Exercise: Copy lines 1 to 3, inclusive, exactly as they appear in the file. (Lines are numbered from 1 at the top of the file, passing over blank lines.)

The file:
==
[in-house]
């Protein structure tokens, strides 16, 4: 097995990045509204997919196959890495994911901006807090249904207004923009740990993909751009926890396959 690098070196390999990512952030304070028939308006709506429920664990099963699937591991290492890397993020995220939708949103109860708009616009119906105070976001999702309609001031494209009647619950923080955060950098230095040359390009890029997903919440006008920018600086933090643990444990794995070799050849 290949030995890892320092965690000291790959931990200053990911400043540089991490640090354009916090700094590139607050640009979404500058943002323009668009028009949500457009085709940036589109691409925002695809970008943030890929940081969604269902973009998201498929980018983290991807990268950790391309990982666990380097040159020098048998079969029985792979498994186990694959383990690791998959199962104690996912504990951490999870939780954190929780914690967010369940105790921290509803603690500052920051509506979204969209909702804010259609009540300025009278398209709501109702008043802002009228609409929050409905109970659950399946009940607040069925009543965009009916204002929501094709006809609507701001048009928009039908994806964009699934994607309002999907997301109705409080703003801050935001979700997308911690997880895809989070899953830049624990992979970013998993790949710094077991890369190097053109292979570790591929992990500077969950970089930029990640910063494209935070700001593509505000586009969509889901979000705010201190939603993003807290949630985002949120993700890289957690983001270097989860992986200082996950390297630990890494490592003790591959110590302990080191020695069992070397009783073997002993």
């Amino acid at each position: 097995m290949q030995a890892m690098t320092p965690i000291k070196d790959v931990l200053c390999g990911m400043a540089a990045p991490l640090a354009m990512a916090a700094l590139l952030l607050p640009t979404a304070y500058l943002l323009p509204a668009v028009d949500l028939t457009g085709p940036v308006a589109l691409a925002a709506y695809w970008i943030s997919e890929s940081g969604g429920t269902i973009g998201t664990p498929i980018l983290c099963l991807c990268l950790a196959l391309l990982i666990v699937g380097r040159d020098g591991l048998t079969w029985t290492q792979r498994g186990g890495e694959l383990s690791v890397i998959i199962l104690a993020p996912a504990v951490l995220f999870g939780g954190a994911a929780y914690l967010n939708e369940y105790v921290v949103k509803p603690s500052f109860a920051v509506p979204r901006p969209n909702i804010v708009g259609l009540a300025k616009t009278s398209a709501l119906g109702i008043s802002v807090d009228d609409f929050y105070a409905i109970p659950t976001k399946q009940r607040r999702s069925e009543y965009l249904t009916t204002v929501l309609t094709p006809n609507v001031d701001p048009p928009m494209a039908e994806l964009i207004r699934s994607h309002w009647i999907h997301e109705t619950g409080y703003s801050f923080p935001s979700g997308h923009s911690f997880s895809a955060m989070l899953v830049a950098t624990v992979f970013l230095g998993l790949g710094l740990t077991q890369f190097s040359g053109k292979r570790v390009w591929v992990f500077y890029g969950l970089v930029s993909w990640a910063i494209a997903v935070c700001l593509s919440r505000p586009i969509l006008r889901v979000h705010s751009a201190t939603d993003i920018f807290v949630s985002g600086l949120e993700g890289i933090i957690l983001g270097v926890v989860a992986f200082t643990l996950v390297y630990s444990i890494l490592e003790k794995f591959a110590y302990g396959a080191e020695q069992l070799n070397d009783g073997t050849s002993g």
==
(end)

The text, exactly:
[in-house]
């Protein structure tokens, strides 16, 4: 097995990045509204997919196959890495994911901006807090249904207004923009740990993909751009926890396959 690098070196390999990512952030304070028939308006709506429920664990099963699937591991290492890397993020995220939708949103109860708009616009119906105070976001999702309609001031494209009647619950923080955060950098230095040359390009890029997903919440006008920018600086933090643990444990794995070799050849 290949030995890892320092965690000291790959931990200053990911400043540089991490640090354009916090700094590139607050640009979404500058943002323009668009028009949500457009085709940036589109691409925002695809970008943030890929940081969604269902973009998201498929980018983290991807990268950790391309990982666990380097040159020098048998079969029985792979498994186990694959383990690791998959199962104690996912504990951490999870939780954190929780914690967010369940105790921290509803603690500052920051509506979204969209909702804010259609009540300025009278398209709501109702008043802002009228609409929050409905109970659950399946009940607040069925009543965009009916204002929501094709006809609507701001048009928009039908994806964009699934994607309002999907997301109705409080703003801050935001979700997308911690997880895809989070899953830049624990992979970013998993790949710094077991890369190097053109292979570790591929992990500077969950970089930029990640910063494209935070700001593509505000586009969509889901979000705010201190939603993003807290949630985002949120993700890289957690983001270097989860992986200082996950390297630990890494490592003790591959110590302990080191020695069992070397009783073997002993």
């Amino acid at each position: 097995m290949q030995a890892m690098t320092p965690i000291k070196d790959v931990l200053c390999g990911m400043a540089a990045p991490l640090a354009m990512a916090a700094l590139l952030l607050p640009t979404a304070y500058l943002l323009p509204a668009v028009d949500l028939t457009g085709p940036v308006a589109l691409a925002a709506y695809w970008i943030s997919e890929s940081g969604g429920t269902i973009g998201t664990p498929i980018l983290c099963l991807c990268l950790a196959l391309l990982i666990v699937g380097r040159d020098g591991l048998t079969w029985t290492q792979r498994g186990g890495e694959l383990s690791v890397i998959i199962l104690a993020p996912a504990v951490l995220f999870g939780g954190a994911a929780y914690l967010n939708e369940y105790v921290v949103k509803p603690s500052f109860a920051v509506p979204r901006p969209n909702i804010v708009g259609l009540a300025k616009t009278s398209a709501l119906g109702i008043s802002v807090d009228d609409f929050y105070a409905i109970p659950t976001k399946q009940r607040r999702s069925e009543y965009l249904t009916t204002v929501l309609t094709p006809n609507v001031d701001p048009p928009m494209a039908e994806l964009i207004r699934s994607h309002w009647i999907h997301e109705t619950g409080y703003s801050f923080p935001s979700g997308h923009s911690f997880s895809a955060m989070l899953v830049a950098t624990v992979f970013l230095g998993l790949g710094l740990t077991q890369f190097s040359g053109k292979r570790v390009w591929v992990f500077y890029g969950l970089v930029s993909w990640a910063i494209a997903v935070c700001l593509s919440r505000p586009i969509l006008r889901v979000h705010s751009a201190t939603d993003i920018f807290v949630s985002g600086l949120e993700g890289i933090i957690l983001g270097v926890v989860a992986f200082t643990l996950v390297y630990s444990i890494l490592e003790k794995f591959a110590y302990g396959a080191e020695q069992l070799n070397d009783g073997t050849s002993g």